# pandas.Interval¶

class pandas.Interval

Immutable object implementing an Interval, a bounded slice-like interval.

Parameters
leftorderable scalar

Left bound for the interval.

rightorderable scalar

Right bound for the interval.

closed{‘right’, ‘left’, ‘both’, ‘neither’}, default ‘right’

Whether the interval is closed on the left-side, right-side, both or neither. See the Notes for more detailed explanation.

IntervalIndex

An Index of Interval objects that are all closed on the same side.

cut

Convert continuous data into discrete bins (Categorical of Interval objects).

qcut

Convert continuous data into bins (Categorical of Interval objects) based on quantiles.

Period

Represents a period of time.

Notes

The parameters left and right must be from the same type, you must be able to compare them and they must satisfy left <= right.

A closed interval (in mathematics denoted by square brackets) contains its endpoints, i.e. the closed interval [0, 5] is characterized by the conditions 0 <= x <= 5. This is what closed='both' stands for. An open interval (in mathematics denoted by parentheses) does not contain its endpoints, i.e. the open interval (0, 5) is characterized by the conditions 0 < x < 5. This is what closed='neither' stands for. Intervals can also be half-open or half-closed, i.e. [0, 5) is described by 0 <= x < 5 (closed='left') and (0, 5] is described by 0 < x <= 5 (closed='right').

Examples

It is possible to build Intervals of different types, like numeric ones:

>>> iv = pd.Interval(left=0, right=5)
>>> iv
Interval(0, 5, closed='right')


You can check if an element belongs to it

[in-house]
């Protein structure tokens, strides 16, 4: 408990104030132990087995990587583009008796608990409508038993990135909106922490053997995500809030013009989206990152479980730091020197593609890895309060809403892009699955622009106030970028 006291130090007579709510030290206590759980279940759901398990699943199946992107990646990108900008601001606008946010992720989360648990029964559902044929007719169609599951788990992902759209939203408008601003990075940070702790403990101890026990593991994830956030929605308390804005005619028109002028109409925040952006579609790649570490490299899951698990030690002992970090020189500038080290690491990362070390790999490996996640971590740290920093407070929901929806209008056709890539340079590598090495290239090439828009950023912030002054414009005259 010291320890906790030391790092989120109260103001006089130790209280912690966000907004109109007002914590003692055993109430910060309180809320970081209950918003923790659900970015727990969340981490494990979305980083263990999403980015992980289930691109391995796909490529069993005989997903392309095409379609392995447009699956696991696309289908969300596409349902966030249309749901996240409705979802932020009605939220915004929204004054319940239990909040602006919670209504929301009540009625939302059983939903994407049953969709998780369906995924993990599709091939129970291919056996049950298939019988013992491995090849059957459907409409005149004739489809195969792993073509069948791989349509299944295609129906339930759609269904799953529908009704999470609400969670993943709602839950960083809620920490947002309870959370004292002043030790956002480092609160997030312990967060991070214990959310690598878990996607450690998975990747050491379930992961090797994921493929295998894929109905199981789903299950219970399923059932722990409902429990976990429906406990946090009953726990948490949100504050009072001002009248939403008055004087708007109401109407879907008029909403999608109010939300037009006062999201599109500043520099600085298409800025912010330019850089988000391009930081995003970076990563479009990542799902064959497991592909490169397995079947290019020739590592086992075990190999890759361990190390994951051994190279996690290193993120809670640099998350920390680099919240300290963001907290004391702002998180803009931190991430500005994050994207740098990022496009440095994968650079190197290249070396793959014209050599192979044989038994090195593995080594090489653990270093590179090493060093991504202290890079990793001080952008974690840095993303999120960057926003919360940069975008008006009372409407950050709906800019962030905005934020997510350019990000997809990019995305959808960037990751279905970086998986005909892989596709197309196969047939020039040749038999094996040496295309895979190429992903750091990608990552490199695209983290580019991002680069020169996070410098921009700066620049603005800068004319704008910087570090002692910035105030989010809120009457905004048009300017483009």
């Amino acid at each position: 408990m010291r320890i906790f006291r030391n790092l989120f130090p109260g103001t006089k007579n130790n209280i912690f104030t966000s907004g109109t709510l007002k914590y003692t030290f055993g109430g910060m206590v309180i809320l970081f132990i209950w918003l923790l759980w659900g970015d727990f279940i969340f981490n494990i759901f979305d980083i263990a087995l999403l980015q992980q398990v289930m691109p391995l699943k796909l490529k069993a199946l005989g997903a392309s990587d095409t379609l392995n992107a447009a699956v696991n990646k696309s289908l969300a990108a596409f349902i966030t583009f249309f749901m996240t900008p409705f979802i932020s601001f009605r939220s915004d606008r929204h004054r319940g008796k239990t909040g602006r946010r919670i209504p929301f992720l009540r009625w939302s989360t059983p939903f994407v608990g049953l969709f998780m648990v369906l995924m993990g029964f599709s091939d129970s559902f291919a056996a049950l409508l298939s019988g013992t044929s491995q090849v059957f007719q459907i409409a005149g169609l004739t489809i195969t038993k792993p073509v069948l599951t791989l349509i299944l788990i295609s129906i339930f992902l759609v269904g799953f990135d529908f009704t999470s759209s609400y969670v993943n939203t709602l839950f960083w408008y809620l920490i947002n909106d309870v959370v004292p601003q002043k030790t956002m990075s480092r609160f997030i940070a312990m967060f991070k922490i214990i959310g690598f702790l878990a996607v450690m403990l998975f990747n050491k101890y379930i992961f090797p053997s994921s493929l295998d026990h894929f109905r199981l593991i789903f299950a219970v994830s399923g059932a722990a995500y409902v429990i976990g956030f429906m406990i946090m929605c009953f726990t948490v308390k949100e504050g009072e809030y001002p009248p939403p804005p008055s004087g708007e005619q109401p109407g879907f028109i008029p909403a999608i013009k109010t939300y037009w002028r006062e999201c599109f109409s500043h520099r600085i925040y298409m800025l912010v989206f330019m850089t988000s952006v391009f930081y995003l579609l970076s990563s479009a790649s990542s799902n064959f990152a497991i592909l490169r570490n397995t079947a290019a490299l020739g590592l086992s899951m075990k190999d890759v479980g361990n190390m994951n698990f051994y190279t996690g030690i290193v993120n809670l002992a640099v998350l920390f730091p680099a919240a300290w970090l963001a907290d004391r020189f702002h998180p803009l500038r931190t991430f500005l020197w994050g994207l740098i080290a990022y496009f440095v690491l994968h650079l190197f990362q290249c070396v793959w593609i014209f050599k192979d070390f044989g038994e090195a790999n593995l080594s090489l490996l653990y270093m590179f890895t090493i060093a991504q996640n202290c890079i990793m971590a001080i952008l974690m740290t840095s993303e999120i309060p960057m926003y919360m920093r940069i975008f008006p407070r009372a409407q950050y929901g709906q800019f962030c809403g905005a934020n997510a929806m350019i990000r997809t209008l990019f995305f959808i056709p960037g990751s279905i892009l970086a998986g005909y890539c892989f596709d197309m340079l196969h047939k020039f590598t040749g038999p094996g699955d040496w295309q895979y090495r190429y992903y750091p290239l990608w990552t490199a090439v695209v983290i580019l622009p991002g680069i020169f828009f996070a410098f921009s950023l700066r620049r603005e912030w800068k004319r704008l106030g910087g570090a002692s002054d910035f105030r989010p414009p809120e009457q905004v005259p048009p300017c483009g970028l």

>>> 2.5 in iv
True


You can test the bounds (closed='right', so 0 < x <= 5):

>>> 0 in iv
False
>>> 5 in iv
True
>>> 0.0001 in iv
True


Calculate its length

>>> iv.length
5


You can operate with + and * over an Interval and the operation is applied to each of its bounds, so the result depends on the type of the bound elements

>>> shifted_iv = iv + 3
>>> shifted_iv
Interval(3, 8, closed='right')
>>> extended_iv = iv * 10.0
>>> extended_iv
Interval(0.0, 50.0, closed='right')


To create a time interval you can use Timestamps as the bounds

>>> year_2017 = pd.Interval(pd.Timestamp('2017-01-01 00:00:00'),
...                         pd.Timestamp('2018-01-01 00:00:00'),
...                         closed='left')
>>> pd.Timestamp('2017-01-01 00:00') in year_2017
True
>>> year_2017.length
Timedelta('365 days 00:00:00')


And also you can create string intervals

>>> volume_1 = pd.Interval('Ant', 'Dog', closed='both')
>>> 'Bee' in volume_1
True


Attributes

 closed Whether the interval is closed on the left-side, right-side, both or neither. closed_left Check if the interval is closed on the left side. closed_right Check if the interval is closed on the right side. is_empty Indicates if an interval is empty, meaning it contains no points. left Left bound for the interval. length Return the length of the Interval. mid Return the midpoint of the Interval. open_left Check if the interval is open on the left side. open_right Check if the interval is open on the right side. right Right bound for the interval.

Methods

 overlaps Check whether two Interval objects overlap.